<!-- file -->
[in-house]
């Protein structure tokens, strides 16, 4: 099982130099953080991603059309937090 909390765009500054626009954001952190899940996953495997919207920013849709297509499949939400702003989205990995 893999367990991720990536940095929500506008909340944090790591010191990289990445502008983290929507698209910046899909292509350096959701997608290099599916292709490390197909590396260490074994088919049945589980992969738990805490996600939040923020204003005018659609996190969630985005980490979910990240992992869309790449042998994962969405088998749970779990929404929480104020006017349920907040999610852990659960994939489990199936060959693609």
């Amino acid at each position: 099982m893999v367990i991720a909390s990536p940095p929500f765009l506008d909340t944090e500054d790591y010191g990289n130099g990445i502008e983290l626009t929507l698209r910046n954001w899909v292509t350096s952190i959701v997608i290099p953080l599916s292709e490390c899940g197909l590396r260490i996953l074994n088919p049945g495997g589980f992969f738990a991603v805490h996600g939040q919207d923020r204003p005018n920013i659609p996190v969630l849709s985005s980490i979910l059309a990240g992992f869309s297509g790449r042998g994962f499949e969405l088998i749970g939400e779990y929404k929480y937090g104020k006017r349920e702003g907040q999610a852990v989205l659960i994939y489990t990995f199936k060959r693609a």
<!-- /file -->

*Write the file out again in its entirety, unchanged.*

[in-house]
């Protein structure tokens, strides 16, 4: 099982130099953080991603059309937090 909390765009500054626009954001952190899940996953495997919207920013849709297509499949939400702003989205990995 893999367990991720990536940095929500506008909340944090790591010191990289990445502008983290929507698209910046899909292509350096959701997608290099599916292709490390197909590396260490074994088919049945589980992969738990805490996600939040923020204003005018659609996190969630985005980490979910990240992992869309790449042998994962969405088998749970779990929404929480104020006017349920907040999610852990659960994939489990199936060959693609």
């Amino acid at each position: 099982m893999v367990i991720a909390s990536p940095p929500f765009l506008d909340t944090e500054d790591y010191g990289n130099g990445i502008e983290l626009t929507l698209r910046n954001w899909v292509t350096s952190i959701v997608i290099p953080l599916s292709e490390c899940g197909l590396r260490i996953l074994n088919p049945g495997g589980f992969f738990a991603v805490h996600g939040q919207d923020r204003p005018n920013i659609p996190v969630l849709s985005s980490i979910l059309a990240g992992f869309s297509g790449r042998g994962f499949e969405l088998i749970g939400e779990y929404k929480y937090g104020k006017r349920e702003g907040q999610a852990v989205l659960i994939y489990t990995f199936k060959r693609a």